62 F3d 1414 First of Georgia Insurance Company v. D Bryant D

62 F.3d 1414

Tyrone D. BRYANT, Defendant-Appellant,
Kenneth D. Griffin, Defendant.

No. 94-2498.

United States Court of Appeals,
Fourth Circuit.

Argued: July 10, 1995.
Decided: August 7, 1995.

NOTICE: Fourth Circuit Local Rule 36(c) states that citation of unpublished dispositions is disfavored except for establishing res judicata, estoppel, or the law of the case and requires service of copies of cited unpublished dispositions of the Fourth Circuit.

ARGUED: Clifford Leon Lee, II, THE LEE LAW FIRM, P.A., Fayetteville, NC, for appellant. James Aldean Webster, III, YOUNG, MOORE, HENDERSON & ALVIS, P.A., Raleigh, NC, for appellee.

Before WILKINS and WILLIAMS, Circuit Judges, and JOSEPH F. ANDERSON, JR., United States District Judge for the District of South Carolina, sitting by designation.



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Tyrone D. Bryant appeals the district court's entry of summary judgment for First of Georgia Insurance Company (First Georgia). First Georgia filed a declaratory judgment action in the Eastern District of North Carolina against Bryant and Kenneth D. Griffin,1 seeking a determination that it has no obligation under its liability insurance policy which would inure to the benefit of either Bryant or Griffin. The facts giving rise to this action occurred on August 14, 1990, when Griffin fired a .25 caliber handgun four times in rapid succession in the direction of Bryant and another individual. At the time these shots were fired, Griffin and Bryant were less than a car length apart from each other, in an area made up of dirt and concrete. Griffin admits that he intended to fire the handgun but takes the position that he aimed at the ground and did not subjectively expect a bullet to ricochet and strike Bryant. Bryant suffered bodily injuries from the purported ricochet. In the aftermath of the injury, Bryant presented a written demand that First Georgia make payment to Bryant in the amount of $500,000 under a liability insurance policy issued to Griffin. First Georgia responded by bringing this declaratory judgment action.


At all relevant times, Griffin had liability insurance with First Georgia, which provides the following exclusion from coverage:



Coverage E--Personal Liability ... do[es] not apply to bodily injury....


a. which is expected or intended by the insured.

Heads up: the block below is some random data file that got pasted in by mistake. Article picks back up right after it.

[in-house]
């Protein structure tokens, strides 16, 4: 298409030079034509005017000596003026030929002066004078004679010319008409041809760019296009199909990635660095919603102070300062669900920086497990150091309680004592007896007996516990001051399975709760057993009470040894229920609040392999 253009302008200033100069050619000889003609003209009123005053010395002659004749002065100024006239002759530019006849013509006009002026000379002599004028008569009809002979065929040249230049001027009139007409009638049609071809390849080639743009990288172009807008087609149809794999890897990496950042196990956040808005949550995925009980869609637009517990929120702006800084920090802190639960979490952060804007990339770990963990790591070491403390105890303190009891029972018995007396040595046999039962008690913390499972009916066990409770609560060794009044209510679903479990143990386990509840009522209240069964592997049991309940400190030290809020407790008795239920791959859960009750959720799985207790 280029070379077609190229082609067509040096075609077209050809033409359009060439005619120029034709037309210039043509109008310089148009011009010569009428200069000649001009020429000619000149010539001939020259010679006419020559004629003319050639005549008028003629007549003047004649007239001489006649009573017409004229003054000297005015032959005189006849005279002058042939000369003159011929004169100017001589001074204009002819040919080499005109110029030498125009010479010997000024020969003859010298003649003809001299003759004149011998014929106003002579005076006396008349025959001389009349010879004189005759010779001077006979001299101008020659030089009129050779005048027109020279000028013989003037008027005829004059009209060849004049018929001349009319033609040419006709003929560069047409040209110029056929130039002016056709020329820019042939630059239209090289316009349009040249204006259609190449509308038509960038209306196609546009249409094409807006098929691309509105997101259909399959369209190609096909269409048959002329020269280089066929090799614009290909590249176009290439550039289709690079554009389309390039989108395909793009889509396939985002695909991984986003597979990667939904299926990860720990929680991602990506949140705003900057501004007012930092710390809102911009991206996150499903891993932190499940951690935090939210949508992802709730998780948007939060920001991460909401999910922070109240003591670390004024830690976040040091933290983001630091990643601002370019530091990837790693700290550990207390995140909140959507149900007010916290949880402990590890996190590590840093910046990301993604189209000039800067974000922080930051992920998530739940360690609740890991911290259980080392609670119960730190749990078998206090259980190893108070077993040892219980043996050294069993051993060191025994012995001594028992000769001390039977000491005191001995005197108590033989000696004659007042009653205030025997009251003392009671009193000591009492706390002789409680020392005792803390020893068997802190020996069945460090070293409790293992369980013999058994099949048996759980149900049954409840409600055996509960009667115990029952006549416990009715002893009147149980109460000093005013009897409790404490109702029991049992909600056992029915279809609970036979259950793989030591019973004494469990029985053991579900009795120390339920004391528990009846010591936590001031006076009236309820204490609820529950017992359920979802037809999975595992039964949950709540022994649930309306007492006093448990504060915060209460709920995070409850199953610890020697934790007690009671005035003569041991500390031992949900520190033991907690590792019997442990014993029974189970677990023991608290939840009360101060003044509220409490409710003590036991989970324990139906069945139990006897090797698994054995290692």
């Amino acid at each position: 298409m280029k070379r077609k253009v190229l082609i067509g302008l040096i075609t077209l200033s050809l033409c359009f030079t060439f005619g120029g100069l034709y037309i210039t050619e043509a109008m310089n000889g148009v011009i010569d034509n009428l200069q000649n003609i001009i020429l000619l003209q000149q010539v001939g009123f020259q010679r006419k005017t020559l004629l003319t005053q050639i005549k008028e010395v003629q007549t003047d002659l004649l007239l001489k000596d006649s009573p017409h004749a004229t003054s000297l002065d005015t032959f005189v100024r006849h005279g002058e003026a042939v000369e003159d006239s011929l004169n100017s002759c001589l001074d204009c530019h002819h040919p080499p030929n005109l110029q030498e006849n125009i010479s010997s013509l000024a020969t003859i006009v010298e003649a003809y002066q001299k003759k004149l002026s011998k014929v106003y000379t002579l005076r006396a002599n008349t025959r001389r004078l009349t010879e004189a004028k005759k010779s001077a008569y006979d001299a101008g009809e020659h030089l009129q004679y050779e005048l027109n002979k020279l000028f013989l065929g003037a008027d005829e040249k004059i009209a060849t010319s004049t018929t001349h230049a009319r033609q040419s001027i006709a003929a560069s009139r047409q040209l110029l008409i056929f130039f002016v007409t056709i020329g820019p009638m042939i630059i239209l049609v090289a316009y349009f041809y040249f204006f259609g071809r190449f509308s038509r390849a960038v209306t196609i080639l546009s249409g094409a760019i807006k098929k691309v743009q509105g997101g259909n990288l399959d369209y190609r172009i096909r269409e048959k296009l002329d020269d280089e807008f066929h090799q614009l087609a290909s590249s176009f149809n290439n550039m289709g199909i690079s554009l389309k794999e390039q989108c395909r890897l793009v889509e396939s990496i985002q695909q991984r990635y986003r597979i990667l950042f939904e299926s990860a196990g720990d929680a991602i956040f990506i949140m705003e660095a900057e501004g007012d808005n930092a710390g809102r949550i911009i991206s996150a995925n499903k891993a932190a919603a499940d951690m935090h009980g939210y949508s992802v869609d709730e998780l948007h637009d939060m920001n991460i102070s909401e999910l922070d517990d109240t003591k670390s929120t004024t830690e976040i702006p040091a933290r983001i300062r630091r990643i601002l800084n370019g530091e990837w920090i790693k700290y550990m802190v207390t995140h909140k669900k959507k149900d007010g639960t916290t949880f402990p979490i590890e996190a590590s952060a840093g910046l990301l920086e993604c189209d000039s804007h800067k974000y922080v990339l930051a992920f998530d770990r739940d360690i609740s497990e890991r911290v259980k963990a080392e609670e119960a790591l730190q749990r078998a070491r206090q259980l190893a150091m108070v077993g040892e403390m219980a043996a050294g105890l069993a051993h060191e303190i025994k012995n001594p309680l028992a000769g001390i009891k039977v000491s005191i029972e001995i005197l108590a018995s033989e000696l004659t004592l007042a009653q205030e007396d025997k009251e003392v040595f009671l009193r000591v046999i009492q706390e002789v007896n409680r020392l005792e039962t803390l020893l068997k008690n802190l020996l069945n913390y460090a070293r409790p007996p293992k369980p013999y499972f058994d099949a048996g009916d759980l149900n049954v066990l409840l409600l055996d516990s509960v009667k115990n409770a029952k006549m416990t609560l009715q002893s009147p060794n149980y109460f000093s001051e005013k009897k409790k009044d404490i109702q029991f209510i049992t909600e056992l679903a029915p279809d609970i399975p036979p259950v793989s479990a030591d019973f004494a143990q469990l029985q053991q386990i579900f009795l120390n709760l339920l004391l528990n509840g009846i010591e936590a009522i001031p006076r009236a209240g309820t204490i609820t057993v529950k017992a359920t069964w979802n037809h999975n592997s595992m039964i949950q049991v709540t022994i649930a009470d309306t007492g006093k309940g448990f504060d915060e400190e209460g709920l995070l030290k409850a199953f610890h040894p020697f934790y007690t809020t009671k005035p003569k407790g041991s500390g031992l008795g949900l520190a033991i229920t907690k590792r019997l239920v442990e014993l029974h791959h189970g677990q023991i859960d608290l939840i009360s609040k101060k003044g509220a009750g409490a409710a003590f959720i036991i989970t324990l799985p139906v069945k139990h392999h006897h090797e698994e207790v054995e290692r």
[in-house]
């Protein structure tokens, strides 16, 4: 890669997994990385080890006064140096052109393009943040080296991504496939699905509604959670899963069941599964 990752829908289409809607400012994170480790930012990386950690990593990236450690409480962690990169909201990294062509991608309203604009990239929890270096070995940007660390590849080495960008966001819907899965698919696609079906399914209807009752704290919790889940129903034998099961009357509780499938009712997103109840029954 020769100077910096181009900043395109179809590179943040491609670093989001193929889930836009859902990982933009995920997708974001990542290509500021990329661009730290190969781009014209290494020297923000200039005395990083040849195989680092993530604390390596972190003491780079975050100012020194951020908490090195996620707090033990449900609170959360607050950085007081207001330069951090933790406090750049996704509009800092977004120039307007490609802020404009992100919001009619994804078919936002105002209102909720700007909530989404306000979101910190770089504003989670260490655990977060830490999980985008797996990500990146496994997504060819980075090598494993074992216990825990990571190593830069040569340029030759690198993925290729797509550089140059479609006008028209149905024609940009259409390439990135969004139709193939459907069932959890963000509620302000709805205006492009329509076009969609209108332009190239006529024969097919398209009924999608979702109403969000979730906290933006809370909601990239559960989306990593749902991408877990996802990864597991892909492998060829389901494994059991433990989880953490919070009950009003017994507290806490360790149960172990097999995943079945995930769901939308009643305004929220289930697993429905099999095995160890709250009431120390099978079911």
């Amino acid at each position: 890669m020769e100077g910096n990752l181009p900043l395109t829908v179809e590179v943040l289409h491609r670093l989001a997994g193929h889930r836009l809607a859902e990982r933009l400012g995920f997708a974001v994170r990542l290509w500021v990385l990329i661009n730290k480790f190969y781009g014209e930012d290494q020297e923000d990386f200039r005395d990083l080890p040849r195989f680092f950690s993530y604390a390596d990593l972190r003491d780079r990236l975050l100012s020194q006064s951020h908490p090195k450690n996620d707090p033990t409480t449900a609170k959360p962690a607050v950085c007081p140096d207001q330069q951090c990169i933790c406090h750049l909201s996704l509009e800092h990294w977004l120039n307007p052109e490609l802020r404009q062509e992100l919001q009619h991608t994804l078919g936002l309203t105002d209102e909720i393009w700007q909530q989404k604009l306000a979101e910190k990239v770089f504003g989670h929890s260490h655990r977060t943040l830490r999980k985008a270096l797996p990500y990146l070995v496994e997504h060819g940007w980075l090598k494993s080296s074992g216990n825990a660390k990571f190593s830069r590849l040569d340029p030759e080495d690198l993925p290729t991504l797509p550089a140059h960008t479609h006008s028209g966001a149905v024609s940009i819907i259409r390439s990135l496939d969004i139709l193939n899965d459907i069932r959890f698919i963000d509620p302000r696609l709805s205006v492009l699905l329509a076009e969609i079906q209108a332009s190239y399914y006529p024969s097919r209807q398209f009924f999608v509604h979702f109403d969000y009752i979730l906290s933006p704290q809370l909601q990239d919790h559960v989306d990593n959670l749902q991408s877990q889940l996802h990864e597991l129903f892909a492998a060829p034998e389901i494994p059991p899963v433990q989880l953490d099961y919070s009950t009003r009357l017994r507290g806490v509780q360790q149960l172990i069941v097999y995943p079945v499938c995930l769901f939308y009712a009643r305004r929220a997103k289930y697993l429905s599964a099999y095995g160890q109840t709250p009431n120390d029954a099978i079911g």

(J.A. 266.) First Georgia filed a motion for summary judgment, which the magistrate judge recommended should be granted. Basing his reasoning on Commercial Union Ins. Co. v. Mauldin, 303 S.E.2d 214, 217 (N.C.Ct.App.1983), and Stout v. Grain Dealers Mut. Ins. Co., 201 F.Supp. 647 (M.D.N.C.), aff'd, 307 F.2d 521 (4th Cir.1962), the magistrate judge concluded that the circumstances posited by Griffin established, as a matter of law, that Bryant's injury was objectively "expected or intended" by Griffin's action of firing the gun at such close proximity. See also Allstate Ins. Co. v. Freeman, 443 N.W.2d 734, 748 (Mich.1989) (injuries from insured's discharge of firearm at claimant fall within "expected or intended" exclusion of insurance policy). Bryant filed an opposition to the magistrate judge's report and recommendation. On October 12, 1994, the district court entered an order granting First Georgia's motion for summary judgment on the same grounds as the magistrate judge. Bryant now appeals, putting forward essentially the same arguments as before the magistrate judge and the district court.


Upon careful consideration of the arguments of counsel and review of the record and briefs, we affirm for reasons adequately stated by the district court in its order. First of Georgia Ins. Co. v. Griffin, Case No. 91-88-CIV-3-H (E.D.N.C. Oct. 12, 1994).2



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Griffin never participated in this case and, as a result, the district court entered a default judgment against him on January 30, 1992


In parallel civil proceedings brought by Bryant against Griffin, Bryant alleges in his verified complaint that Griffin's firing of the gun was "willful" and "extreme and outrageous conduct." Neither party raised below, or here, the argument that the district court should stay its proceeding pending the resolution of this parallel civil litigation. Accordingly, we do not reach that issue